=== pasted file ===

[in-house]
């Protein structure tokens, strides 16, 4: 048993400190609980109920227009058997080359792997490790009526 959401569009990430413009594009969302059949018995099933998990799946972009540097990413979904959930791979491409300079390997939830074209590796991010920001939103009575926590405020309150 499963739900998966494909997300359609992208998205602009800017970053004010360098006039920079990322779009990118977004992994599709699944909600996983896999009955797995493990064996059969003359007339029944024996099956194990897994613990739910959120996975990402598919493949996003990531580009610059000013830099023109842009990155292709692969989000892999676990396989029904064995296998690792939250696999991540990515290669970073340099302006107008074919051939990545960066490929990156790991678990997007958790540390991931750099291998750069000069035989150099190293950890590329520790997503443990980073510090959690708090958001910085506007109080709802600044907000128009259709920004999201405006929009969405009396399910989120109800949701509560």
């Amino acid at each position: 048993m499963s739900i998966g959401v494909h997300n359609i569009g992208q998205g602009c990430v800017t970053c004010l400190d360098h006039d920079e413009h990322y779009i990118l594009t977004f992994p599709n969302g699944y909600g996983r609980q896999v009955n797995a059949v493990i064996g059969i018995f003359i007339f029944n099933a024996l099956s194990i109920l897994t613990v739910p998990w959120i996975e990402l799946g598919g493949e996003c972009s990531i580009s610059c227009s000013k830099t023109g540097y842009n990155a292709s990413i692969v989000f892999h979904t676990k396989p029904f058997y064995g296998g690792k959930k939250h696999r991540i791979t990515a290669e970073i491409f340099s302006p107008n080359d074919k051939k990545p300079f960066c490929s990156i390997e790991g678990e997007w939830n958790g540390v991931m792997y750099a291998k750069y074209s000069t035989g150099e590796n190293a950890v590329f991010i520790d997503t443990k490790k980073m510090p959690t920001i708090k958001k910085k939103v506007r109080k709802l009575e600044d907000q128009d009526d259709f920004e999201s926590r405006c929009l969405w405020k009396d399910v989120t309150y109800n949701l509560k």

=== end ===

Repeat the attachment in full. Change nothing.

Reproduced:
[in-house]
């Protein structure tokens, strides 16, 4: 048993400190609980109920227009058997080359792997490790009526 959401569009990430413009594009969302059949018995099933998990799946972009540097990413979904959930791979491409300079390997939830074209590796991010920001939103009575926590405020309150 499963739900998966494909997300359609992208998205602009800017970053004010360098006039920079990322779009990118977004992994599709699944909600996983896999009955797995493990064996059969003359007339029944024996099956194990897994613990739910959120996975990402598919493949996003990531580009610059000013830099023109842009990155292709692969989000892999676990396989029904064995296998690792939250696999991540990515290669970073340099302006107008074919051939990545960066490929990156790991678990997007958790540390991931750099291998750069000069035989150099190293950890590329520790997503443990980073510090959690708090958001910085506007109080709802600044907000128009259709920004999201405006929009969405009396399910989120109800949701509560």
């Amino acid at each position: 048993m499963s739900i998966g959401v494909h997300n359609i569009g992208q998205g602009c990430v800017t970053c004010l400190d360098h006039d920079e413009h990322y779009i990118l594009t977004f992994p599709n969302g699944y909600g996983r609980q896999v009955n797995a059949v493990i064996g059969i018995f003359i007339f029944n099933a024996l099956s194990i109920l897994t613990v739910p998990w959120i996975e990402l799946g598919g493949e996003c972009s990531i580009s610059c227009s000013k830099t023109g540097y842009n990155a292709s990413i692969v989000f892999h979904t676990k396989p029904f058997y064995g296998g690792k959930k939250h696999r991540i791979t990515a290669e970073i491409f340099s302006p107008n080359d074919k051939k990545p300079f960066c490929s990156i390997e790991g678990e997007w939830n958790g540390v991931m792997y750099a291998k750069y074209s000069t035989g150099e590796n190293a950890v590329f991010i520790d997503t443990k490790k980073m510090p959690t920001i708090k958001k910085k939103v506007r109080k709802l009575e600044d907000q128009d009526d259709f920004e999201s926590r405006c929009l969405w405020k009396d399910v989120t309150y109800n949701l509560k």